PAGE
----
Isaac Kramnick, the Richard J. Schwartz Professor of Government Emeritus, joins with co-author R. Laurence Moore, the Howard A. Newman Professor of American Studies Emeritus, to write in this Washington Post opinion piece about recent decisions of the Boy Scouts to open membership to new groups — including openly gay members, transgender youths and even girls. Still, they say there is one large group excluded.
"Before we raise three hearty cheers for the BSA’s inclusive turn, it is important to note that one sizable group of young people are still excluded from membership and leadership — nonbelievers," they write. "Even as the number of nonbelievers grows steadily in the United States, the Boy Scouts still require a religious oath."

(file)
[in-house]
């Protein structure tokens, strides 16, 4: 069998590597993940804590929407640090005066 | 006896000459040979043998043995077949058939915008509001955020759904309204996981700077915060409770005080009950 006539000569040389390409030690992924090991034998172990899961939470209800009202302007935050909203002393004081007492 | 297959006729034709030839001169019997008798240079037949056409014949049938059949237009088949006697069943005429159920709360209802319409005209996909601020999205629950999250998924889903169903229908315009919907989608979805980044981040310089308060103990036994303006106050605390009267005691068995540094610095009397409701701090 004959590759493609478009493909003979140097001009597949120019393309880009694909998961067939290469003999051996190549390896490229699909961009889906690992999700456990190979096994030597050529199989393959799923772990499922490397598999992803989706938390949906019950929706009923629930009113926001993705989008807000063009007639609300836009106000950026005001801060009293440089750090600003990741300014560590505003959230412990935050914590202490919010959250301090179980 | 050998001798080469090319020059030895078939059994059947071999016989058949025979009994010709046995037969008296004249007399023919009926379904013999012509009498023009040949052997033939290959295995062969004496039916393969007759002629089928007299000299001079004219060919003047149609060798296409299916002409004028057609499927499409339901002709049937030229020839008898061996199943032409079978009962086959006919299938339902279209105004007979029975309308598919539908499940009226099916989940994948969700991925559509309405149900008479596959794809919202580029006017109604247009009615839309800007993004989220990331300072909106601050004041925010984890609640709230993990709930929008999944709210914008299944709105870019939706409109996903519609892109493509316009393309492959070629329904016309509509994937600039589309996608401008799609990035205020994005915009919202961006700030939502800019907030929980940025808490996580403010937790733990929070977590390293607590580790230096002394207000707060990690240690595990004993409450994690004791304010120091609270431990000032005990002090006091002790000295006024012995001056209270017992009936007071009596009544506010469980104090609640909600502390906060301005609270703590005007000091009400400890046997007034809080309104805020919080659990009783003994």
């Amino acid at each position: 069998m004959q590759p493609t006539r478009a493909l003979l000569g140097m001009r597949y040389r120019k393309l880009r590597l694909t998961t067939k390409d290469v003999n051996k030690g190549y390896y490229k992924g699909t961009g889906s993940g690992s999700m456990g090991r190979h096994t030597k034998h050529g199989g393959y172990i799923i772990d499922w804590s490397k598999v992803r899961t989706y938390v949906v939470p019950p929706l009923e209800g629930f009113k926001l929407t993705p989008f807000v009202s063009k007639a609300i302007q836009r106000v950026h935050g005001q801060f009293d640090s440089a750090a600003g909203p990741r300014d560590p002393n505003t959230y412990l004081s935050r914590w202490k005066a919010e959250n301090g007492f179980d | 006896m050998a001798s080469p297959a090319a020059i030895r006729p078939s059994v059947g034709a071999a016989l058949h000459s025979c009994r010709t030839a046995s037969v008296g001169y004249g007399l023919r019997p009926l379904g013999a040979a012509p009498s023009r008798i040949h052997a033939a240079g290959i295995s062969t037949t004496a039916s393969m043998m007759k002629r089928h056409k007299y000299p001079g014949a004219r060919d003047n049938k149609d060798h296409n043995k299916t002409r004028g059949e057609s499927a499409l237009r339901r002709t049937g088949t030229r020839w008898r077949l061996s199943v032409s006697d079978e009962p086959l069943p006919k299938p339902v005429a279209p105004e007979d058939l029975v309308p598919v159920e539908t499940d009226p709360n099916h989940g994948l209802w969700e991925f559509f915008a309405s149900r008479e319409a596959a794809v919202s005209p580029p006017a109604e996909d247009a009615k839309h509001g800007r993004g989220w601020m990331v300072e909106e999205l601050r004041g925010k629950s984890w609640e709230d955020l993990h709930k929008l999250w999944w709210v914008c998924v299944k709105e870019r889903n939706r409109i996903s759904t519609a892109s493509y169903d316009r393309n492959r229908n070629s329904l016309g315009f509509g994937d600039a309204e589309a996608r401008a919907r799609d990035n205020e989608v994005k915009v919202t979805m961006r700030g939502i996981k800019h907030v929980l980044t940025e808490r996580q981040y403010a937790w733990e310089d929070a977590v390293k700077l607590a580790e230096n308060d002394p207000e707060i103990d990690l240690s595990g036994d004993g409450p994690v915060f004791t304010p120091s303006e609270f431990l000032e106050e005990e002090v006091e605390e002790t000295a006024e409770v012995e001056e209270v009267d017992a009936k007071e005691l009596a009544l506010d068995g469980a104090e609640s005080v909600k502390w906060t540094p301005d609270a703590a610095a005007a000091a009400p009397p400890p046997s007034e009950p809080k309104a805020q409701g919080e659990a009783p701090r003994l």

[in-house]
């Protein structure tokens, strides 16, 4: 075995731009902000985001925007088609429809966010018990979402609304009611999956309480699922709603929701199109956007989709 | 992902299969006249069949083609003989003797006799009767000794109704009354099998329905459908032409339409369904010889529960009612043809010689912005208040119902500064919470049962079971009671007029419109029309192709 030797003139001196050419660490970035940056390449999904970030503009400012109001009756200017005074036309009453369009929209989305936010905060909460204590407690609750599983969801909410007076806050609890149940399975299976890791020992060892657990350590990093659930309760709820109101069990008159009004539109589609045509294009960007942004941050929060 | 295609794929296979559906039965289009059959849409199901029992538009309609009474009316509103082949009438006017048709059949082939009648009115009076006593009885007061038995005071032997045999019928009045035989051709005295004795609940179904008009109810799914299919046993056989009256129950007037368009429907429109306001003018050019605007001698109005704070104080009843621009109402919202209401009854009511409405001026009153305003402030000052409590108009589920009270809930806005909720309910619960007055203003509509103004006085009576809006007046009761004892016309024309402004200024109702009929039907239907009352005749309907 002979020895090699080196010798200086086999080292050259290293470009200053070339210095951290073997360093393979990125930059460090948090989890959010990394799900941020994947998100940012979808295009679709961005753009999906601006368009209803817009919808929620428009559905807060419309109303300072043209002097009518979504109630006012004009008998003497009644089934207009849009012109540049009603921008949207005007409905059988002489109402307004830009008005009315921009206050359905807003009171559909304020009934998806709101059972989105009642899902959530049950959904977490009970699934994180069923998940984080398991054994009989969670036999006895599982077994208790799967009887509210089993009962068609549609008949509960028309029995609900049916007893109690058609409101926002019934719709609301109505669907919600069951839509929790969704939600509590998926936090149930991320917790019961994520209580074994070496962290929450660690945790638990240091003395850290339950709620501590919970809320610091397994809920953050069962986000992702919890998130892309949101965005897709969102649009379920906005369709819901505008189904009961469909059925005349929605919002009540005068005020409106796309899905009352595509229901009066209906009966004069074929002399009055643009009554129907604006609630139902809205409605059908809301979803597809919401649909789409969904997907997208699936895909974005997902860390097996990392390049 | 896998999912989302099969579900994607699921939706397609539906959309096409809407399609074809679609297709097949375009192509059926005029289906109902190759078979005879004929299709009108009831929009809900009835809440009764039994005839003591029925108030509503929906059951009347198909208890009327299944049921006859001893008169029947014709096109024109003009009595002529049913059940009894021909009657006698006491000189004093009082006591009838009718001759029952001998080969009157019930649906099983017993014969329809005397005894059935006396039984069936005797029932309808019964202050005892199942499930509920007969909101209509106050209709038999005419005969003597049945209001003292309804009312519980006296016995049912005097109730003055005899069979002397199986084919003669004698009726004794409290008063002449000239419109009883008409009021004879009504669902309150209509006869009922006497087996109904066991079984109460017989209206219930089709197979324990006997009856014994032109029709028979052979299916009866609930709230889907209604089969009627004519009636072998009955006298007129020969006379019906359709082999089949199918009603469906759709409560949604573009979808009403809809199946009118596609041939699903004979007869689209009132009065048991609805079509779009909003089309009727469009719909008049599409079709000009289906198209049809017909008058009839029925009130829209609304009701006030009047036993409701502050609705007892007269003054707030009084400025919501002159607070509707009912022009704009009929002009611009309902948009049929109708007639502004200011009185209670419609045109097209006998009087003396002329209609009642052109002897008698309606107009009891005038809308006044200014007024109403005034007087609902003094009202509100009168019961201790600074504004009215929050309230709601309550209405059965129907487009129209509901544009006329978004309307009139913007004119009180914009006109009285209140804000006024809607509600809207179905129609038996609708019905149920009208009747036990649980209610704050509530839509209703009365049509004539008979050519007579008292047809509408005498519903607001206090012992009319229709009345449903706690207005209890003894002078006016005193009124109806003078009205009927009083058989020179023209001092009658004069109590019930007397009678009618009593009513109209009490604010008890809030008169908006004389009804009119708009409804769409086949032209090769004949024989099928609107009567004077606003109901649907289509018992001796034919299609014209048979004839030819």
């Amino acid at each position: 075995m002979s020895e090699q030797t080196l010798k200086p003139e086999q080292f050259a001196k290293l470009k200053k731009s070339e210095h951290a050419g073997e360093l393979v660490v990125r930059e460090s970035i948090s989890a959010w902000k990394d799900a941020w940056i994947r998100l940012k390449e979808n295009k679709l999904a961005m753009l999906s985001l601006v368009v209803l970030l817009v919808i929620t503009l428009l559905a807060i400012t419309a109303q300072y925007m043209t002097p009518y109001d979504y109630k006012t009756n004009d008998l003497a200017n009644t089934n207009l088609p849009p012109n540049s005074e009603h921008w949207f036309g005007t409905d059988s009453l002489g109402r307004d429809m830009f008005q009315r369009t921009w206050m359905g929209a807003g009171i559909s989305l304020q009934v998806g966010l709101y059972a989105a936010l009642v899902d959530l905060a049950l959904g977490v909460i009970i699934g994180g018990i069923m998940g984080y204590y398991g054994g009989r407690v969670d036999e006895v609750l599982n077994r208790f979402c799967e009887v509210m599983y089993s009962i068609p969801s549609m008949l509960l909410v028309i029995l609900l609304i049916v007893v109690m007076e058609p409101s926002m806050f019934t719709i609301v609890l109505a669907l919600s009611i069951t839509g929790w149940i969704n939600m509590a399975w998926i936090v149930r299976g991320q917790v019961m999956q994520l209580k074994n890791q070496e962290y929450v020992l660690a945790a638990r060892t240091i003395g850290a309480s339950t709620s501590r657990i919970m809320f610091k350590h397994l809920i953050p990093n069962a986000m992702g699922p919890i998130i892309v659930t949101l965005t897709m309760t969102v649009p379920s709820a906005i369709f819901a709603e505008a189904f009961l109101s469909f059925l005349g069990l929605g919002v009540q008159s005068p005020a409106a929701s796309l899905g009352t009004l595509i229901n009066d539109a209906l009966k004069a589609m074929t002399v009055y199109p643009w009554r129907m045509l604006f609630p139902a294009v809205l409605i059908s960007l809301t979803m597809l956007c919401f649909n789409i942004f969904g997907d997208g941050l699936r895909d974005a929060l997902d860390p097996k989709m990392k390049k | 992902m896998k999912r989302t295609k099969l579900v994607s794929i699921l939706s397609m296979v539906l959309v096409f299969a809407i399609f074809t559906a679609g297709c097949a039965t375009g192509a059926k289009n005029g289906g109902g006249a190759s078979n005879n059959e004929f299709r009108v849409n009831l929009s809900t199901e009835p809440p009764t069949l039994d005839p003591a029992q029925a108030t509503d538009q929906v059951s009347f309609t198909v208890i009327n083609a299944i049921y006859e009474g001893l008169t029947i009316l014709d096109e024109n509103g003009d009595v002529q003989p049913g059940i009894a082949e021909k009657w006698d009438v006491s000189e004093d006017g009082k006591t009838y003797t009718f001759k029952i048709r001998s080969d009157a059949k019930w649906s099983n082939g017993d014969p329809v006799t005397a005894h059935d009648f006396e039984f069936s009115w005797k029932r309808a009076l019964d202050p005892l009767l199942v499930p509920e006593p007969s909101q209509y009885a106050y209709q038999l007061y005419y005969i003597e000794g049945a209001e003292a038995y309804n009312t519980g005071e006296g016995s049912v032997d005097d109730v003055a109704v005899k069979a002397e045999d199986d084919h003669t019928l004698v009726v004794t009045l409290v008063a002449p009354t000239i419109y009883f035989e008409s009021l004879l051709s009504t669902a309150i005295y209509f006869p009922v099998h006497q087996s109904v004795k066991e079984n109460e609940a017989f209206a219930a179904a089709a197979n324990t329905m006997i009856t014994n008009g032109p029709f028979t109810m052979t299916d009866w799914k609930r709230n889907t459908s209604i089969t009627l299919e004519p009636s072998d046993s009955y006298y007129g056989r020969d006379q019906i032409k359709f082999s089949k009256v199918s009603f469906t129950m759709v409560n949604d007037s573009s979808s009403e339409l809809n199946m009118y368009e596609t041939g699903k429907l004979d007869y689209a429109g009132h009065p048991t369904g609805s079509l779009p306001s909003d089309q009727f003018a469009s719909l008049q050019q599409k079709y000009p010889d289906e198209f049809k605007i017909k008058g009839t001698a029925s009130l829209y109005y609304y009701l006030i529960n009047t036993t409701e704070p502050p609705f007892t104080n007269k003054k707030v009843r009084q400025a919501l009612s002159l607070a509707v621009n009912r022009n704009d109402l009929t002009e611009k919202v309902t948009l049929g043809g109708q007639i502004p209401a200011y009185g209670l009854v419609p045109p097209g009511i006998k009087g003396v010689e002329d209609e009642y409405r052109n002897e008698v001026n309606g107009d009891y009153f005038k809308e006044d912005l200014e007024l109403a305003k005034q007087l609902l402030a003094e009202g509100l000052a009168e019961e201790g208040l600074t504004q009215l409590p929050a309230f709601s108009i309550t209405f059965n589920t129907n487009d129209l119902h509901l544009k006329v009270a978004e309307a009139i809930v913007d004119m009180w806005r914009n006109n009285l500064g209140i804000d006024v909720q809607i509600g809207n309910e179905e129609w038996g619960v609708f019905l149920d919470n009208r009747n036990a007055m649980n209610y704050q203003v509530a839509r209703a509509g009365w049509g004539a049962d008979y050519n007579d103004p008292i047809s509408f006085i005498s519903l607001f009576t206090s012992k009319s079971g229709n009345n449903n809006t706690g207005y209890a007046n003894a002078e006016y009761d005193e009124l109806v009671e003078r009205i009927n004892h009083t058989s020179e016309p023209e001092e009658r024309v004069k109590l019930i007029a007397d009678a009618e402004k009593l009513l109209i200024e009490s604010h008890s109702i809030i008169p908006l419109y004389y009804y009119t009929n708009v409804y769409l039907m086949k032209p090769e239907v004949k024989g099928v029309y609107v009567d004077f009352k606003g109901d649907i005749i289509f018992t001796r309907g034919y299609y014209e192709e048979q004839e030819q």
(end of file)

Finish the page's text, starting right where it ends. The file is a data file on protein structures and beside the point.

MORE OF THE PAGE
Kramnick are Moore are the authors of the recently-published “Godless Citizens in a Godly Republic: Atheism in American Public Life.”
"Since 1911, every new member has had to promise, “On my honor I will do my best to do my duty to God and my country.” The bylaws of the BSA have a “Declaration of Religious Principles,” to which all boy scouts and scout leaders are required to subscribe: “Recognition of God as the ruling and leading power in the universe . . . [is] necessary to the best type of citizenship.”